How to Use Pesticides in Your Garden?

Translated by Nick R

Just as there are homemade insecticides to eliminate various pests in the garden, there are also chemical pesticides for the same purpose. The difference lies in that you can find a wider variety of these products depending on the type of pest and with compounds that act almost immediately.

However, there are risks since pesticides can be toxic to plants, animals and people if you don’t use them correctly. That is why in this blog I want to talk about these products, their varieties, characteristics, and how to take care of them.

What are pesticides?

Pesticides, also called herbicides are chemical substances used for the control, prevention or destruction of pests in agricultural plantations. In addition, they are also used as a vegetable regulator, defoliant or desiccant.

These pesticides also act against vectors (living organisms) that carry diseases which affect humans and animals. They fight any type of plant or animal that harms the production, processing, storage, marketing or transport of human and animal food, agricultural products and wood products.

They are also employed in animals, either internally or externally, to combat insects, arachnids or any pest that may affect them.

The safety and effectiveness of pesticides depend on knowing the type of pest you are treating and identifying whether or not the product is suitable for the crop. In addition, you should recognize the risks of applying pesticides, the required doses and the established norms for pesticide management according to the region.

Do not forget to always check the information on the product label, precautions and warnings. If you have any doubts, it’s advisable to consult with the sellers or someone specialized and pay close attention to the symbols also found on the labels:

In this way, you’ll be able to avoid serious inconveniences due to pesticide mishandling. This product cannot be taken carelessly.

These products are regulated by the U.S. Environmental Protection Agency (EPA) to ensure the minimum potential risk of pesticides to humans, animals and the environment. It covers pesticides used in the U.S. as well as those exported to other countries. However, there are several regulatory bodies depending on the country you are in.

Besides the above, pesticides have benefits and contraindications important to mention. Concerning the benefits, we find that:

  • Pesticides help control diseases such as malaria, typhoid, yellow fever, and others.
  • They promote the creation of new jobs since, in the case of a large crop, manpower will be required to apply the product.
  • They are used to reduce the fruit density or to avoid premature fruit drop.
  • Applying pesticides on crops before or after harvest can help preserve the product during transport and storage.
  • The use of pesticides can reduce production costs so that, in the case of food, they are more affordable for the end consumer.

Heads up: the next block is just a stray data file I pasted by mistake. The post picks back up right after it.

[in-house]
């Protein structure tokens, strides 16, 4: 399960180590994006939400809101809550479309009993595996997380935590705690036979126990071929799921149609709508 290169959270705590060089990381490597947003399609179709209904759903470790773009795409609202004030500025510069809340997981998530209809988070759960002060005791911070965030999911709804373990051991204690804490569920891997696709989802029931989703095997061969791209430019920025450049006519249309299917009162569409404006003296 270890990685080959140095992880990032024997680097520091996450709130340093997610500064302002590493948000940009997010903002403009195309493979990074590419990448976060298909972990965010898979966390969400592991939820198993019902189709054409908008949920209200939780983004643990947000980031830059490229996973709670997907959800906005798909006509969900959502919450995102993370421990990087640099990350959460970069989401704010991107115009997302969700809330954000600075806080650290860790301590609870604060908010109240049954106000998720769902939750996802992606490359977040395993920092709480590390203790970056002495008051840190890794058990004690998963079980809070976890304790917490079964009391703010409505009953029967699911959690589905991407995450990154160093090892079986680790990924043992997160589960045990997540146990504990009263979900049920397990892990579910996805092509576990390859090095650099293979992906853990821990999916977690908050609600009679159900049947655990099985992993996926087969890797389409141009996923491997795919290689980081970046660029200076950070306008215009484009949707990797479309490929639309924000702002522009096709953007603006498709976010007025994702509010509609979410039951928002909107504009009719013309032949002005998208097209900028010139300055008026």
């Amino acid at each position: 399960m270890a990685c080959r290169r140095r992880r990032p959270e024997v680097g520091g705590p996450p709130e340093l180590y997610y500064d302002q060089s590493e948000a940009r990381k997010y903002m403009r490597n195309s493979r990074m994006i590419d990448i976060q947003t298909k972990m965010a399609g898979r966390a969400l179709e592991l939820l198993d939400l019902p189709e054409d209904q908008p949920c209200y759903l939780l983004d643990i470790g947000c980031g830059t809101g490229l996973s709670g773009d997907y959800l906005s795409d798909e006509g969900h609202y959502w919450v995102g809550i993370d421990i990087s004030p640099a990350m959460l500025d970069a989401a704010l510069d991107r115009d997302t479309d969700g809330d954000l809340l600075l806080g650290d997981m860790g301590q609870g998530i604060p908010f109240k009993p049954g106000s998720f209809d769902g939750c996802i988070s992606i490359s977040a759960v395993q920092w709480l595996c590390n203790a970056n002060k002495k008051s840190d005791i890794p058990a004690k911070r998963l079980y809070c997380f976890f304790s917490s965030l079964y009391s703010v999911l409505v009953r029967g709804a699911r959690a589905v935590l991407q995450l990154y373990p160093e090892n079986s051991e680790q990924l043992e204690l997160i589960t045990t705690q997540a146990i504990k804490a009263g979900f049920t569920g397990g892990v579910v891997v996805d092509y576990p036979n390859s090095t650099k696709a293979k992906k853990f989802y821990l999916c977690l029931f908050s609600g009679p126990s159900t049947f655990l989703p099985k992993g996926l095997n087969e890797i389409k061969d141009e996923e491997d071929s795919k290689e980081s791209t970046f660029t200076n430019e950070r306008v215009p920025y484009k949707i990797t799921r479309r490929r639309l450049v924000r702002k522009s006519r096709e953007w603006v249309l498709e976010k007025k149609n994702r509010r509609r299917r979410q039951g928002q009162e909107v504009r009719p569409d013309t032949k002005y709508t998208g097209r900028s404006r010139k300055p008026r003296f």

• It also helps to protect people’s homes from termites, disease-carrying rodents, insects and all kinds of unhealthy pests.

Regarding contraindications, we can find that:

  • If they are not used properly, they can cause damage to the health of those in contact with the pesticides. For example, when adequate protection is not used to handle these chemicals, some residues can enter the organism through various access routes.
  • Without sufficient precautions, pesticide residues can leach through the soil into important water sources and contaminate them.
  • Just as pesticides kill harmful insects, they can also kill beneficial insects.
  • Some animals may also be exposed to pesticide residues and experience health problems.

Classification of pesticides

As mentioned above, pesticides can be used to combat multiple pests in different products. These products are grouped in order to make their application organized and effective.

In this blog, we’ll focus on their application for the plant health group, which is known as agrochemicals or phytosanitary products. Here pesticides are classified according to the type of pest to be treated. We find then:

  • Insecticides: control insects such as aphids.
  • Acaricides: act against mites.
  • Nematicides: fight nematodes, which are a kind of small worms that live in the soil.
  • Fungicides: specific for fungi.
  • Herbicides: in charge of controlling weeds.
  • Molluscicides: combat caterpillars and snails.
  • Insect attractants and repellents: traps and pest repellents.
  • Rodenticides: act against rodents.
  • Avicides: to eliminate or repel birds.


Pesticides are made up of 2 ingredients. The first is the active ingredient (AI) and the second is called the inert ingredient.

Pesticides can contain from 1 to a maximum of 3 active ingredients. These ingredients are the chemicals used to control pests, but they are found in very small doses, so they cannot be used alone. It’s necessary to mix them with inert ingredients.

Inert ingredients are those chemicals, compounds, and other substances such as foodstuffs and natural materials which together with the active ingredients create pesticides.

These ingredients can be toxic, so they must be studied in depth to prevent harm to people and the products in which the pesticide is used. This study is carried out by the EPA.

Some of the functions performed by inert ingredients to ensure the efficacy of pesticides are:

  • They serve as a solvent so that the AI can penetrate the leaf surface.
  • Facilitate pesticide application.
  • Prolong the pesticide’s shelf life
  • Contribute to improve safety for the person who applies the product as research concentrates on eliminating the threats of their application.
  • Protect the pesticide from being degraded by sun exposure.